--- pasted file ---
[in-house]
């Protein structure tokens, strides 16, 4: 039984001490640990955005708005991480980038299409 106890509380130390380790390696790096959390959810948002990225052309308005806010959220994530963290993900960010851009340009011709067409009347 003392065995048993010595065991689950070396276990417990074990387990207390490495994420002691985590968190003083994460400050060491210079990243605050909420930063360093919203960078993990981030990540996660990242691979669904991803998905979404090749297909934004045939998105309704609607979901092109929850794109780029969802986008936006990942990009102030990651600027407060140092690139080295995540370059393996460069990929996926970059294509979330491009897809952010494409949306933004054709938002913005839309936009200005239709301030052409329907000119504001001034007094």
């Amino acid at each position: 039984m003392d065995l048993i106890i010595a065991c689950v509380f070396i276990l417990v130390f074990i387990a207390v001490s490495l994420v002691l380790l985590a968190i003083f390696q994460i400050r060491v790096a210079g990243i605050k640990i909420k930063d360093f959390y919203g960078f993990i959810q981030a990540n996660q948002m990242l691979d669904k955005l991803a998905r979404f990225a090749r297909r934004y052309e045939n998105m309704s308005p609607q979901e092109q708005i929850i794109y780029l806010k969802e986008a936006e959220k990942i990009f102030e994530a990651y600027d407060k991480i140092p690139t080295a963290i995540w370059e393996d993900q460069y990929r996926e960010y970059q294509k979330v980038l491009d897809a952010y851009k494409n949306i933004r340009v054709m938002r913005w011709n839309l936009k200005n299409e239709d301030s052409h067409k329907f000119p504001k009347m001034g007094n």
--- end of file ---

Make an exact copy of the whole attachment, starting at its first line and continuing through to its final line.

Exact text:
[in-house]
């Protein structure tokens, strides 16, 4: 039984001490640990955005708005991480980038299409 106890509380130390380790390696790096959390959810948002990225052309308005806010959220994530963290993900960010851009340009011709067409009347 003392065995048993010595065991689950070396276990417990074990387990207390490495994420002691985590968190003083994460400050060491210079990243605050909420930063360093919203960078993990981030990540996660990242691979669904991803998905979404090749297909934004045939998105309704609607979901092109929850794109780029969802986008936006990942990009102030990651600027407060140092690139080295995540370059393996460069990929996926970059294509979330491009897809952010494409949306933004054709938002913005839309936009200005239709301030052409329907000119504001001034007094």
């Amino acid at each position: 039984m003392d065995l048993i106890i010595a065991c689950v509380f070396i276990l417990v130390f074990i387990a207390v001490s490495l994420v002691l380790l985590a968190i003083f390696q994460i400050r060491v790096a210079g990243i605050k640990i909420k930063d360093f959390y919203g960078f993990i959810q981030a990540n996660q948002m990242l691979d669904k955005l991803a998905r979404f990225a090749r297909r934004y052309e045939n998105m309704s308005p609607q979901e092109q708005i929850i794109y780029l806010k969802e986008a936006e959220k990942i990009f102030e994530a990651y600027d407060k991480i140092p690139t080295a963290i995540w370059e393996d993900q460069y990929r996926e960010y970059q294509k979330v980038l491009d897809a952010y851009k494409n949306i933004r340009v054709m938002r913005w011709n839309l936009k200005n299409e239709d301030s052409h067409k329907f000119p504001k009347m001034g007094n």